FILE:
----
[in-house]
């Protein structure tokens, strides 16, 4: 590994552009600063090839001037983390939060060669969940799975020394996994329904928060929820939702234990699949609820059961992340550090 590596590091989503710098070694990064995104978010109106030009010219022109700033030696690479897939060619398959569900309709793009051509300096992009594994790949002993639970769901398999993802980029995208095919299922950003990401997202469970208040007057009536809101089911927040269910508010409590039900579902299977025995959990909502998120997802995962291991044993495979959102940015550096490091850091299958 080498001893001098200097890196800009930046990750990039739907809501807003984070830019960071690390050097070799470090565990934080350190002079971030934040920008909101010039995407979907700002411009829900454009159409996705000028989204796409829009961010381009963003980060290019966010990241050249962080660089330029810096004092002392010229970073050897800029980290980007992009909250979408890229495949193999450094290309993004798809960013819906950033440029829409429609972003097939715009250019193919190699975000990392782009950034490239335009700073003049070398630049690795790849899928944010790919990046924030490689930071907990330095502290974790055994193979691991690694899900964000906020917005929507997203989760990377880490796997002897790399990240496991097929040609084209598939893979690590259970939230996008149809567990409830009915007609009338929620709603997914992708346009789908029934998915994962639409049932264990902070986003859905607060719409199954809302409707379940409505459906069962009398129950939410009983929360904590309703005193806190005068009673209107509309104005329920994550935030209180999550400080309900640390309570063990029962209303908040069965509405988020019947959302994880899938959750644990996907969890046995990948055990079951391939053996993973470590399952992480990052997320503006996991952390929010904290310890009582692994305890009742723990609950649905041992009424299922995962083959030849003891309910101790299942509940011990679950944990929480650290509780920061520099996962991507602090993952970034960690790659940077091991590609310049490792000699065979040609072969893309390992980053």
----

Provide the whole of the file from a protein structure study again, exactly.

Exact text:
[in-house]
């Protein structure tokens, strides 16, 4: 590994552009600063090839001037983390939060060669969940799975020394996994329904928060929820939702234990699949609820059961992340550090 590596590091989503710098070694990064995104978010109106030009010219022109700033030696690479897939060619398959569900309709793009051509300096992009594994790949002993639970769901398999993802980029995208095919299922950003990401997202469970208040007057009536809101089911927040269910508010409590039900579902299977025995959990909502998120997802995962291991044993495979959102940015550096490091850091299958 080498001893001098200097890196800009930046990750990039739907809501807003984070830019960071690390050097070799470090565990934080350190002079971030934040920008909101010039995407979907700002411009829900454009159409996705000028989204796409829009961010381009963003980060290019966010990241050249962080660089330029810096004092002392010229970073050897800029980290980007992009909250979408890229495949193999450094290309993004798809960013819906950033440029829409429609972003097939715009250019193919190699975000990392782009950034490239335009700073003049070398630049690795790849899928944010790919990046924030490689930071907990330095502290974790055994193979691991690694899900964000906020917005929507997203989760990377880490796997002897790399990240496991097929040609084209598939893979690590259970939230996008149809567990409830009915007609009338929620709603997914992708346009789908029934998915994962639409049932264990902070986003859905607060719409199954809302409707379940409505459906069962009398129950939410009983929360904590309703005193806190005068009673209107509309104005329920994550935030209180999550400080309900640390309570063990029962209303908040069965509405988020019947959302994880899938959750644990996907969890046995990948055990079951391939053996993973470590399952992480990052997320503006996991952390929010904290310890009582692994305890009742723990609950649905041992009424299922995962083959030849003891309910101790299942509940011990679950944990929480650290509780920061520099996962991507602090993952970034960690790659940077091991590609310049490792000699065979040609072969893309390992980053």